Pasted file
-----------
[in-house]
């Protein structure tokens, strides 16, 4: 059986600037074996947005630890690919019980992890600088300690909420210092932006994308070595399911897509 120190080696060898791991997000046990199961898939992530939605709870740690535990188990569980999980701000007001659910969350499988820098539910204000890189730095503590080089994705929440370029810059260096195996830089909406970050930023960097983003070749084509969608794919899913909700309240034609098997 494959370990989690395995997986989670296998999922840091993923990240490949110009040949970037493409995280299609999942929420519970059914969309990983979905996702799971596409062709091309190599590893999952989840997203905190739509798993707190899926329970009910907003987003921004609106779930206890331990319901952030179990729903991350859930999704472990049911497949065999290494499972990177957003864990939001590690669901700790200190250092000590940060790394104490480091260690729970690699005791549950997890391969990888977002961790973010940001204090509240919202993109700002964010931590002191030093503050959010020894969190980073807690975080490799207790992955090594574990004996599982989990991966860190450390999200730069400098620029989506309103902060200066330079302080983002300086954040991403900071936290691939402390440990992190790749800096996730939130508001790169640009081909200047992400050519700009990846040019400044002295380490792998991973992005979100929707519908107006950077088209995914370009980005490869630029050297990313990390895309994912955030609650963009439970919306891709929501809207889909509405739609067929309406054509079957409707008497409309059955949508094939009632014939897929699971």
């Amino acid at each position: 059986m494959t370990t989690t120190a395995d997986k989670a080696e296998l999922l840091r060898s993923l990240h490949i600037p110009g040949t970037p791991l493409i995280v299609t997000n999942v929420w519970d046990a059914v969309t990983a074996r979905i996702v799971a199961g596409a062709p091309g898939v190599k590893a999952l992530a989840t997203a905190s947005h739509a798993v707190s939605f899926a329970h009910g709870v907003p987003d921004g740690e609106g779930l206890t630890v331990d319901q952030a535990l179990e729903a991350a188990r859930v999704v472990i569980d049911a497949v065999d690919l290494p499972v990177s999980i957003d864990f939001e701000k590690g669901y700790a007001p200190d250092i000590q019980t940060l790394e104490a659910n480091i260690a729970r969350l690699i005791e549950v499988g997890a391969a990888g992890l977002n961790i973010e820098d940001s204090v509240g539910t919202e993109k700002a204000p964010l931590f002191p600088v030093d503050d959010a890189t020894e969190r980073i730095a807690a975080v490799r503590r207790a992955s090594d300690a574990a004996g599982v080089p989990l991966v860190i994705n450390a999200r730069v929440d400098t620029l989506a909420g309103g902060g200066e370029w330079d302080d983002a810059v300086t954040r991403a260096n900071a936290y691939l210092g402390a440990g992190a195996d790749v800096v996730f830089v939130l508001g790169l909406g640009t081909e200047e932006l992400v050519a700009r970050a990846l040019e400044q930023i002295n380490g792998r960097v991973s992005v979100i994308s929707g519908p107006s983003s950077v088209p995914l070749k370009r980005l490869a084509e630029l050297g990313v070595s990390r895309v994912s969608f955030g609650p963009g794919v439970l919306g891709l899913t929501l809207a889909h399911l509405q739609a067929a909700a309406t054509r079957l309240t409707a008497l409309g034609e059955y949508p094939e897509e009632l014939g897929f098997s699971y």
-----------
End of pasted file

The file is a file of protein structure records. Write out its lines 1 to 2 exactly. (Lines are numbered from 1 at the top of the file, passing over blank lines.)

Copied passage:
[in-house]
């Protein structure tokens, strides 16, 4: 059986600037074996947005630890690919019980992890600088300690909420210092932006994308070595399911897509 120190080696060898791991997000046990199961898939992530939605709870740690535990188990569980999980701000007001659910969350499988820098539910204000890189730095503590080089994705929440370029810059260096195996830089909406970050930023960097983003070749084509969608794919899913909700309240034609098997 494959370990989690395995997986989670296998999922840091993923990240490949110009040949970037493409995280299609999942929420519970059914969309990983979905996702799971596409062709091309190599590893999952989840997203905190739509798993707190899926329970009910907003987003921004609106779930206890331990319901952030179990729903991350859930999704472990049911497949065999290494499972990177957003864990939001590690669901700790200190250092000590940060790394104490480091260690729970690699005791549950997890391969990888977002961790973010940001204090509240919202993109700002964010931590002191030093503050959010020894969190980073807690975080490799207790992955090594574990004996599982989990991966860190450390999200730069400098620029989506309103902060200066330079302080983002300086954040991403900071936290691939402390440990992190790749800096996730939130508001790169640009081909200047992400050519700009990846040019400044002295380490792998991973992005979100929707519908107006950077088209995914370009980005490869630029050297990313990390895309994912955030609650963009439970919306891709929501809207889909509405739609067929309406054509079957409707008497409309059955949508094939009632014939897929699971």